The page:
Incidence of rotavirus gastroenteritis by age in African, Asian and European children: Relevance for timing of rotavirus vaccination

A. Duncan Steele, Shabir A. Madhi, Nigel A. Cunliffe, Timo Vesikari, Kong Boo Phua, Fong Seng Lim, E. Anthony S. Nelson, Yu Lung Lau, Li Min Huang, Naveen Karkada, Serge Debrus, Htay Htay Han, Bernd Benninghoff*

*Corresponding author for this work

Research output: Contribution to journalArticlepeer-review

26 Citations (Scopus)

Abstract

Variability in rotavirus gastroenteritis (RVGE) epidemiology can influence the optimal vaccination schedule. We evaluated regional trends in the age of RVGE episodes in low- to middle- versus high-income countries in three continents. We undertook a post-hoc analysis based on efficacy trials of a human rotavirus vaccine (HRV; Rotarix™, GSK Vaccines), in which 1348, 1641, and 5250 healthy infants received a placebo in Europe (NCT00140686), Africa (NCT00241644), and Asia (NCT00197210, NCT00329745). Incidence of any/severe RVGE by age at onset was evaluated by active surveillance over the first two years of life. Severity of RVGE episodes was assessed using the Vesikari-scale. The incidence of any RVGE in Africa was higher than in Europe during the first year of life (≤2.78% vs. ≤2.03% per month), but much lower during the second one (≤0.86% versus ≤2.00% per month). The incidence of severe RVGE in Africa was slightly lower than in Europe during the first year of life. Nevertheless, temporal profiles for the incidence of severe RVGE in Africa and Europe during the first (≤1.00% and ≤1.23% per month) and second (≤0.53% and ≤1.13% per month) years of life were similar to those of any RVGE. Any/severe RVGE incidences peaked at younger ages in Africa vs. Europe. In high-income Asian regions, severe RVGE incidence (≤0.31% per month) remained low during the study. The burden of any RVGE was higher earlier in life in children from low- to middle- compared with high-income countries. Differing rotavirus vaccine schedules are likely warranted to maximize protection in different settings.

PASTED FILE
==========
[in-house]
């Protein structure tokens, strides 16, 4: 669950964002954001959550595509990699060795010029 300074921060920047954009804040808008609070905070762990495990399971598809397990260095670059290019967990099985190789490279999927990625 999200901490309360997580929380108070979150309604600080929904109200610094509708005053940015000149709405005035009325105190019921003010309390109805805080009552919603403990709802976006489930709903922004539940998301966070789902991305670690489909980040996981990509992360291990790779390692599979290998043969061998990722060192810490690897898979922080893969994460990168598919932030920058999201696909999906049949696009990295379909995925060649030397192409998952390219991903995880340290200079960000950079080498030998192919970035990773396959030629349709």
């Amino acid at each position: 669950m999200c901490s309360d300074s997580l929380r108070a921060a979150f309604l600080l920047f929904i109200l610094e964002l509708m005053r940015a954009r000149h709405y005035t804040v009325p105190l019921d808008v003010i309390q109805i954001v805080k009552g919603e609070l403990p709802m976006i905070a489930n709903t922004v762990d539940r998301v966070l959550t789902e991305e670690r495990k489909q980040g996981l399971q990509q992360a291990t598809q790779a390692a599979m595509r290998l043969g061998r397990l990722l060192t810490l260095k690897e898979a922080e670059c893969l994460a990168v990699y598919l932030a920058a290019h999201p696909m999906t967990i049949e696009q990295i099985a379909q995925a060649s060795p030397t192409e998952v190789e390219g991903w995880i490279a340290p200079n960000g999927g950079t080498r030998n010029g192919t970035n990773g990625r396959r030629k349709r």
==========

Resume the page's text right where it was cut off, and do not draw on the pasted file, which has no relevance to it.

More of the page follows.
Original languageEnglish
Pages (from-to)2406-2412
Number of pages7
JournalHuman Vaccines and Immunotherapeutics
Volume12
Issue number9
DOIs
Publication statusPublished - 1 Sep 2016
Externally publishedYes

Keywords

  • children
  • human rotavirus vaccine
  • incidence
  • infants
  • rotavirus gastroenteritis

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